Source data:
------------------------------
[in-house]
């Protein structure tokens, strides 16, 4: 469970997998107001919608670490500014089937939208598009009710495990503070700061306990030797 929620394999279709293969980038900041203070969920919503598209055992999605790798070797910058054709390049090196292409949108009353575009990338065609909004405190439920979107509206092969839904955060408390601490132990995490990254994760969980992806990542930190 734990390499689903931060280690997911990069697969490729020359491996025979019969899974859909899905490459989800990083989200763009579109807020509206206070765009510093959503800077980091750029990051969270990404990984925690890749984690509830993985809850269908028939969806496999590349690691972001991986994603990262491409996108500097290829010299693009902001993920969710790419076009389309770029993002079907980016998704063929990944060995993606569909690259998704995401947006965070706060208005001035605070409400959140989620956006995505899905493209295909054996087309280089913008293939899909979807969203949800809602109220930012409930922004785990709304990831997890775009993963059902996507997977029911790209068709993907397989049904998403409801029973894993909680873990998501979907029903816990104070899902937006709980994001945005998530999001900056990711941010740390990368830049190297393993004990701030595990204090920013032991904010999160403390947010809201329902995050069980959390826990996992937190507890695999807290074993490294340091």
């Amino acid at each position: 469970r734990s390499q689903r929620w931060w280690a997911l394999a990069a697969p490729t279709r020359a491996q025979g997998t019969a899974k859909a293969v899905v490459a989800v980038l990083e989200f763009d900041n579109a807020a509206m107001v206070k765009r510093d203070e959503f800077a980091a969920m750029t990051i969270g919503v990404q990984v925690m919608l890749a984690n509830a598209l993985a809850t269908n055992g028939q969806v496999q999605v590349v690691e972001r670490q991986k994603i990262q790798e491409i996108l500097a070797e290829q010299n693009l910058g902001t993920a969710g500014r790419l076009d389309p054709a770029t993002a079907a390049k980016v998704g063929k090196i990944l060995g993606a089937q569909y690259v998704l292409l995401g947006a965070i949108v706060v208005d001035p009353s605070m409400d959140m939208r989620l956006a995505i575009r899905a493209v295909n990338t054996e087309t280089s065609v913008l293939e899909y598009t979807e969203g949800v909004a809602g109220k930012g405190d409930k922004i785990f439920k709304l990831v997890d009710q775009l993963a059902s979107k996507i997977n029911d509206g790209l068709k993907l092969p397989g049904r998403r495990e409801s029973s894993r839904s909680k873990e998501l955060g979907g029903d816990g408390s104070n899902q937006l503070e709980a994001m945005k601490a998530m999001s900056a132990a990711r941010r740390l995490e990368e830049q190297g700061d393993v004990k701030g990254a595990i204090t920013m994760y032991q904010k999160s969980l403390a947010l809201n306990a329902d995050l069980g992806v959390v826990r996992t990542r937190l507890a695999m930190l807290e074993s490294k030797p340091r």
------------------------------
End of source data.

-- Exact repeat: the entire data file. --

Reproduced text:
[in-house]
């Protein structure tokens, strides 16, 4: 469970997998107001919608670490500014089937939208598009009710495990503070700061306990030797 929620394999279709293969980038900041203070969920919503598209055992999605790798070797910058054709390049090196292409949108009353575009990338065609909004405190439920979107509206092969839904955060408390601490132990995490990254994760969980992806990542930190 734990390499689903931060280690997911990069697969490729020359491996025979019969899974859909899905490459989800990083989200763009579109807020509206206070765009510093959503800077980091750029990051969270990404990984925690890749984690509830993985809850269908028939969806496999590349690691972001991986994603990262491409996108500097290829010299693009902001993920969710790419076009389309770029993002079907980016998704063929990944060995993606569909690259998704995401947006965070706060208005001035605070409400959140989620956006995505899905493209295909054996087309280089913008293939899909979807969203949800809602109220930012409930922004785990709304990831997890775009993963059902996507997977029911790209068709993907397989049904998403409801029973894993909680873990998501979907029903816990104070899902937006709980994001945005998530999001900056990711941010740390990368830049190297393993004990701030595990204090920013032991904010999160403390947010809201329902995050069980959390826990996992937190507890695999807290074993490294340091």
């Amino acid at each position: 469970r734990s390499q689903r929620w931060w280690a997911l394999a990069a697969p490729t279709r020359a491996q025979g997998t019969a899974k859909a293969v899905v490459a989800v980038l990083e989200f763009d900041n579109a807020a509206m107001v206070k765009r510093d203070e959503f800077a980091a969920m750029t990051i969270g919503v990404q990984v925690m919608l890749a984690n509830a598209l993985a809850t269908n055992g028939q969806v496999q999605v590349v690691e972001r670490q991986k994603i990262q790798e491409i996108l500097a070797e290829q010299n693009l910058g902001t993920a969710g500014r790419l076009d389309p054709a770029t993002a079907a390049k980016v998704g063929k090196i990944l060995g993606a089937q569909y690259v998704l292409l995401g947006a965070i949108v706060v208005d001035p009353s605070m409400d959140m939208r989620l956006a995505i575009r899905a493209v295909n990338t054996e087309t280089s065609v913008l293939e899909y598009t979807e969203g949800v909004a809602g109220k930012g405190d409930k922004i785990f439920k709304l990831v997890d009710q775009l993963a059902s979107k996507i997977n029911d509206g790209l068709k993907l092969p397989g049904r998403r495990e409801s029973s894993r839904s909680k873990e998501l955060g979907g029903d816990g408390s104070n899902q937006l503070e709980a994001m945005k601490a998530m999001s900056a132990a990711r941010r740390l995490e990368e830049q190297g700061d393993v004990k701030g990254a595990i204090t920013m994760y032991q904010k999160s969980l403390a947010l809201n306990a329902d995050l069980g992806v959390v826990r996992t990542r937190l507890a695999m930190l807290e074993s490294k030797p340091r």